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Two Russian priests have spoken out against Vladimir Putin’s invasion of Ukraine despite the risk of imprisonment or, worse, anger against the Russian Church.
The church supported the state “special operation” in Ukraine. Patriarch Kirill of Moscow, head of the Russian Orthodox Church, remained a staunch supporter of Putin’s war, saying God is on Russia’s side even as Russian soldiers allegedly committed atrocities against civilians.
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But some priests have begun to speak out despite the incredible risk they are exposing themselves to doing so.
Father Georgy Edelshtein, 89, spoke to AFP, expressing his disappointment with the state and saying he has been a “bad priest”.
“I have never been against all wars, but I have always been against all wars of land grabbing and aggression,” Edelshtein said. He supported Ukraine’s independence and its right to “build their state as they see fit”.
Only a handful of priests have found the voice to speak out against the war, and thus speak out against Kirill. The patriarch called on Russians to “join” the state and accused the “enemies” of trying to destroy the historic unity between Russia and Ukraine.
The church retains a special interest in the Ukrainian war: the Russian Orthodox Church won the right to ordain the first bishop of kyiv, which allowed it to control the church for almost 300 years.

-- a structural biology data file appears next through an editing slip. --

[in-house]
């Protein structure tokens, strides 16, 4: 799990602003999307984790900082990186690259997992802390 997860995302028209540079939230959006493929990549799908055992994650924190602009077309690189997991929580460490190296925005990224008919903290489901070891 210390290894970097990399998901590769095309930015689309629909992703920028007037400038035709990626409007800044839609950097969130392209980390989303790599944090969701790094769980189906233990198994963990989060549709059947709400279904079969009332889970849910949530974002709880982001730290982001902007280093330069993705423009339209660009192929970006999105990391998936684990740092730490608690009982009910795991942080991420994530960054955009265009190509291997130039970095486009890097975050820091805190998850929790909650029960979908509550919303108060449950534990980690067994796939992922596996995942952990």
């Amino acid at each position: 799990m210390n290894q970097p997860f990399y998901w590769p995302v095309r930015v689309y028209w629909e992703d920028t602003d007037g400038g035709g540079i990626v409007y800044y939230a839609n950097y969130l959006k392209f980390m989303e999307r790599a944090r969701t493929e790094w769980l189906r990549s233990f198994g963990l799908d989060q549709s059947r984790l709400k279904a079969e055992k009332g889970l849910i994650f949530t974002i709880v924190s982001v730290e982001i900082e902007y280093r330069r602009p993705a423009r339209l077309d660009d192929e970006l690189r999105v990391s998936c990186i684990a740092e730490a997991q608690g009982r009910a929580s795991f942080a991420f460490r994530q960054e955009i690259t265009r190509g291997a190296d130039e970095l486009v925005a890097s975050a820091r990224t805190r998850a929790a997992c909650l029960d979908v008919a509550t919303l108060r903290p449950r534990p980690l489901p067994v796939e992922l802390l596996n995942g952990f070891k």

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The Ecumenical Patriarch – head of the Orthodox Churches – maintained that the power was temporary and in 2019 officially recognized the Orthodox Church of Ukraine as independent of the Patriarch of Moscow.
Kirill fiercely opposed this decision, calling it “illegitimate”. Many monasteries and parishes in Ukraine remain under the tutelage of Kirill, even if the parishioners are unaware of it.
But Edelshtein and Father Ioann Burdin opposed their leader, saying “the blood of Ukrainian residents will remain on the hands not only of the rulers of Russia and the soldiers carrying out this order. Their blood is on the hands of each of us “. who… just stay silent.”
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The priests wrote their comments in a letter posted online, which has since been deleted, AFP reported.
“For me, the command ‘thou shalt not kill’ is unconditional,” said Burdin, 50, adding that opposition carries the risk of punishment and prosecution. He remains active as Edelshtein retired.
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“If a person commits personal sin, it is he himself who rebels (against God), not the whole Church with him,” Burdin said.
“If I am in the Church but censor myself while I speak, if I remain silent that a sin is a sin and bloodshed is unacceptable, then I will gradually, without m ‘realize it, stop being a pastor.
The Associated Press contributed to this report.
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